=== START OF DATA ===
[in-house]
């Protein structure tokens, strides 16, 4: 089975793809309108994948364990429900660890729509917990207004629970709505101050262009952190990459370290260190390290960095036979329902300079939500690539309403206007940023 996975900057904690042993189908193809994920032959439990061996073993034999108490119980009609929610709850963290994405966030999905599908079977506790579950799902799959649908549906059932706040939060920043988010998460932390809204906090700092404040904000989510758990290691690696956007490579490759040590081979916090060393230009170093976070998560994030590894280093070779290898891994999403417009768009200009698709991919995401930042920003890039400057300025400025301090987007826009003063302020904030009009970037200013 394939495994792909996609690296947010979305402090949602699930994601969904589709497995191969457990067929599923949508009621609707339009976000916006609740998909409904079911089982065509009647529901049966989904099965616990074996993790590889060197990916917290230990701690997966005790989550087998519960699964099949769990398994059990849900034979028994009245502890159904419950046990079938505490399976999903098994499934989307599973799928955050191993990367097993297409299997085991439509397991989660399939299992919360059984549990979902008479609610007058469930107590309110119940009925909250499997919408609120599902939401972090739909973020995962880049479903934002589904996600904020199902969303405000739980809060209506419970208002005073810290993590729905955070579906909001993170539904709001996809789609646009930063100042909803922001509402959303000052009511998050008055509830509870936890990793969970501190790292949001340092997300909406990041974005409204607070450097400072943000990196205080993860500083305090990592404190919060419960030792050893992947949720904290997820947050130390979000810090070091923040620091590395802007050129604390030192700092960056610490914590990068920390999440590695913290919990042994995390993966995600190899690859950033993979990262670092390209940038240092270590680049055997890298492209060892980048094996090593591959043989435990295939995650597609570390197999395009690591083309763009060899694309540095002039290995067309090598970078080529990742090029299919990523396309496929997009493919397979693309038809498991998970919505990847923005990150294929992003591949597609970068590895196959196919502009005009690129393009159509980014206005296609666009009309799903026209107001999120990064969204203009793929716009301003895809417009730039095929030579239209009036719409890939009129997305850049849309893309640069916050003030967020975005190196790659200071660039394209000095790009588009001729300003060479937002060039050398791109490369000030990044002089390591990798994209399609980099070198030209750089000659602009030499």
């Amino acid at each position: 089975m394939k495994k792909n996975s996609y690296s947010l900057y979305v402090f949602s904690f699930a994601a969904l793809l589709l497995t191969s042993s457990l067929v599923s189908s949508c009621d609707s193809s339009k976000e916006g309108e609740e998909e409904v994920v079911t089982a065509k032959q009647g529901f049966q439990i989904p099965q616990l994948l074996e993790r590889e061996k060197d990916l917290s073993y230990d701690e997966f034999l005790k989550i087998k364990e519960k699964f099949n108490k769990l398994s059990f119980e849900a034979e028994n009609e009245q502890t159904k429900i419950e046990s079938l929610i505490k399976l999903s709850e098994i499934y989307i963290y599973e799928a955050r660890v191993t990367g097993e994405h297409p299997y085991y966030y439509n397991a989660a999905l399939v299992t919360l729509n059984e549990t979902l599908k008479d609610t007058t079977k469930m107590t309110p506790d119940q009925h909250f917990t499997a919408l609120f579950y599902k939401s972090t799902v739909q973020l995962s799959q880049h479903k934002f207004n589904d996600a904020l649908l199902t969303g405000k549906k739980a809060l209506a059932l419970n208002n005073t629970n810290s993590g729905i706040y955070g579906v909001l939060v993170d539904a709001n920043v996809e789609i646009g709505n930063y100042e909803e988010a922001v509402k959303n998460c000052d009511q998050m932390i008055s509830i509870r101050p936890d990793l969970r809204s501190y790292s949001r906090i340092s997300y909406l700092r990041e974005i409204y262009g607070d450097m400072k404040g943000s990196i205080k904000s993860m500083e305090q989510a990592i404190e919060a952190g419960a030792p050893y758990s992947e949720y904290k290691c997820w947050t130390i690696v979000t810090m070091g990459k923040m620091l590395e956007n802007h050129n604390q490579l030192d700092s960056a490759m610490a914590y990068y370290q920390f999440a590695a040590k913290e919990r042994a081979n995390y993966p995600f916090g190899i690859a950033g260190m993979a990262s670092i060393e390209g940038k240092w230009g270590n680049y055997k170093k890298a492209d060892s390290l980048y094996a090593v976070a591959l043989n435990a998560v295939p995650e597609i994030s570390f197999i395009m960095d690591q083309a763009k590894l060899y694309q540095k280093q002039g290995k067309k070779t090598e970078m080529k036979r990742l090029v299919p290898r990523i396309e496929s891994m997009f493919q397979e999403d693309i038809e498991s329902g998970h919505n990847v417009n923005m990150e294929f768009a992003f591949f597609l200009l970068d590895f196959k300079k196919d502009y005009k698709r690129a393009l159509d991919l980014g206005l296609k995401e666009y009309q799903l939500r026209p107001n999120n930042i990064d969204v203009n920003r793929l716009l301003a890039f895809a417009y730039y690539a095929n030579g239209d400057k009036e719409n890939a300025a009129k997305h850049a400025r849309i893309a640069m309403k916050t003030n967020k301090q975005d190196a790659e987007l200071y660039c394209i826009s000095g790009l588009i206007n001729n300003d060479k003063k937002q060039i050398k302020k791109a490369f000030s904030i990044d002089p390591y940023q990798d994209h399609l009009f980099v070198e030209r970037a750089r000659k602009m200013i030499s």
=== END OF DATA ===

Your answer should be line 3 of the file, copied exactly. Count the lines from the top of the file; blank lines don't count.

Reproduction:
């Amino acid at each position: 089975m394939k495994k792909n996975s996609y690296s947010l900057y979305v402090f949602s904690f699930a994601a969904l793809l589709l497995t191969s042993s457990l067929v599923s189908s949508c009621d609707s193809s339009k976000e916006g309108e609740e998909e409904v994920v079911t089982a065509k032959q009647g529901f049966q439990i989904p099965q616990l994948l074996e993790r590889e061996k060197d990916l917290s073993y230990d701690e997966f034999l005790k989550i087998k364990e519960k699964f099949n108490k769990l398994s059990f119980e849900a034979e028994n009609e009245q502890t159904k429900i419950e046990s079938l929610i505490k399976l999903s709850e098994i499934y989307i963290y599973e799928a955050r660890v191993t990367g097993e994405h297409p299997y085991y966030y439509n397991a989660a999905l399939v299992t919360l729509n059984e549990t979902l599908k008479d609610t007058t079977k469930m107590t309110p506790d119940q009925h909250f917990t499997a919408l609120f579950y599902k939401s972090t799902v739909q973020l995962s799959q880049h479903k934002f207004n589904d996600a904020l649908l199902t969303g405000k549906k739980a809060l209506a059932l419970n208002n005073t629970n810290s993590g729905i706040y955070g579906v909001l939060v993170d539904a709001n920043v996809e789609i646009g709505n930063y100042e909803e988010a922001v509402k959303n998460c000052d009511q998050m932390i008055s509830i509870r101050p936890d990793l969970r809204s501190y790292s949001r906090i340092s997300y909406l700092r990041e974005i409204y262009g607070d450097m400072k404040g943000s990196i205080k904000s993860m500083e305090q989510a990592i404190e919060a952190g419960a030792p050893y758990s992947e949720y904290k290691c997820w947050t130390i690696v979000t810090m070091g990459k923040m620091l590395e956007n802007h050129n604390q490579l030192d700092s960056a490759m610490a914590y990068y370290q920390f999440a590695a040590k913290e919990r042994a081979n995390y993966p995600f916090g190899i690859a950033g260190m993979a990262s670092i060393e390209g940038k240092w230009g270590n680049y055997k170093k890298a492209d060892s390290l980048y094996a090593v976070a591959l043989n435990a998560v295939p995650e597609i994030s570390f197999i395009m960095d690591q083309a763009k590894l060899y694309q540095k280093q002039g290995k067309k070779t090598e970078m080529k036979r990742l090029v299919p290898r990523i396309e496929s891994m997009f493919q397979e999403d693309i038809e498991s329902g998970h919505n990847v417009n923005m990150e294929f768009a992003f591949f597609l200009l970068d590895f196959k300079k196919d502009y005009k698709r690129a393009l159509d991919l980014g206005l296609k995401e666009y009309q799903l939500r026209p107001n999120n930042i990064d969204v203009n920003r793929l716009l301003a890039f895809a417009y730039y690539a095929n030579g239209d400057k009036e719409n890939a300025a009129k997305h850049a400025r849309i893309a640069m309403k916050t003030n967020k301090q975005d190196a790659e987007l200071y660039c394209i826009s000095g790009l588009i206007n001729n300003d060479k003063k937002q060039i050398k302020k791109a490369f000030s904030i990044d002089p390591y940023q990798d994209h399609l009009f980099v070198e030209r970037a750089r000659k602009m200013i030499s």